CEC Theses and Dissertations

Title

Course Management Software: Applying the Technology Acceptance Model to Study Use by Post-Secondary Faculty

Date of Award

2008

Document Type

Dissertation

Degree Name

Doctor of Philosophy in Information Systems (DISS)

Department

Graduate School of Computer and Information Sciences

Advisor

Maxine S. Cohen

Committee Member

Steven R. Terrell

Committee Member

Richard D. Manning

Abstract

This research studied faculty use of course management software in post-secondary institutions by applying a modified Technology Acceptance Model. Course management software allows faculty to demonstrate skills, share knowledge, and communicate with students at various times and through various means. There are a variety of methods for making course management software available for the students; however, at some point, involvement by the faculty is required. This research focused specifically on the faculty since they control the use or non-use of the software. The study centered on constructs such as perceived ease of use, perceived usefulness, concern for privacy and security, implementation time, faculty computer anxiety, social influence, and facilitating conditions. Faculty from universities that have course management software available but do not mandate its use were asked to complete a survey provided to them by a link in an e-mail.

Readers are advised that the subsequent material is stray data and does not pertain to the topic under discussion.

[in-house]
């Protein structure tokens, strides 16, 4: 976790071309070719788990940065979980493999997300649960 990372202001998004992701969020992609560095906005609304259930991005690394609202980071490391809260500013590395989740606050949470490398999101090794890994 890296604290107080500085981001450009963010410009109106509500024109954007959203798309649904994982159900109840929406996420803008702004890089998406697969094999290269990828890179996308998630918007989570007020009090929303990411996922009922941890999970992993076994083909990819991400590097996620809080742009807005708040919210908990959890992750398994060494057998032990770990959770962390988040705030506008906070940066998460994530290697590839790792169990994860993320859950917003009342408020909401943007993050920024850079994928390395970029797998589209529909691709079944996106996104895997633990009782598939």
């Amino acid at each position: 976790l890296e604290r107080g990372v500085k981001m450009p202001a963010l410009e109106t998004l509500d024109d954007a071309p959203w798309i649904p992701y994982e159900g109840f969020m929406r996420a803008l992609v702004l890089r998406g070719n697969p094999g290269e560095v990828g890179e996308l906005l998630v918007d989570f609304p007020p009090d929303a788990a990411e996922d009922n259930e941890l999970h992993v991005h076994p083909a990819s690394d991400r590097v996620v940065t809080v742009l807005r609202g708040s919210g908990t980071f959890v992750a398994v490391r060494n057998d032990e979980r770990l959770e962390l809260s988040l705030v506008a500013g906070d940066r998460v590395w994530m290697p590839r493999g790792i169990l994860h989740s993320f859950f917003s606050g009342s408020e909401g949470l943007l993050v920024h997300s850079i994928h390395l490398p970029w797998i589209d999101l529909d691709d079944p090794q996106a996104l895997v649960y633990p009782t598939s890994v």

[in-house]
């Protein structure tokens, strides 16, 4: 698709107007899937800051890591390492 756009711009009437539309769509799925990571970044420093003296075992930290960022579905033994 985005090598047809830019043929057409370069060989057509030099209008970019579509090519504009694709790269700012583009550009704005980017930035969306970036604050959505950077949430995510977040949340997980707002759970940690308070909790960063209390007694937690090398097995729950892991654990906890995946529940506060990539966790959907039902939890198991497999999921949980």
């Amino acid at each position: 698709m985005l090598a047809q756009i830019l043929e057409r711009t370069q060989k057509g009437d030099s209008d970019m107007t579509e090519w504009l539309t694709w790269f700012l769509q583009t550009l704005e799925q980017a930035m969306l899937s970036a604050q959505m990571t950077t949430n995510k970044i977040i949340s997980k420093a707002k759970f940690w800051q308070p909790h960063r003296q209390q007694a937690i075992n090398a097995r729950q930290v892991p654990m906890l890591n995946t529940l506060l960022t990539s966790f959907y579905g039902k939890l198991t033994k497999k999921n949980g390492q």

The results of this study did not support the Technology Acceptance Model. Two factors, however, do significantly impact use of course management software: experience with the CMS and anxiety regarding the use of the CMS. Many instructors are using some of the CMS features, primarily e-mail, to complement their traditional teaching methods or for online classes. Now that computers have become everyday tools, there are fewer concerns regarding privacy and security of information and less concern about the time need to implement the CMS. Also, instructors at post-secondary institutions where academic freedom has been the standard do not perceive pressure from those in the organization with social influence to use the CMS. To obtain support from instructors, administrators at post-secondary institutions will want to study the facilitators that impact usage. By understanding the environment and perceptions of instructors, the CMS can be improved, facilitating conditions can be provided, and instructors can see the usability of the software.

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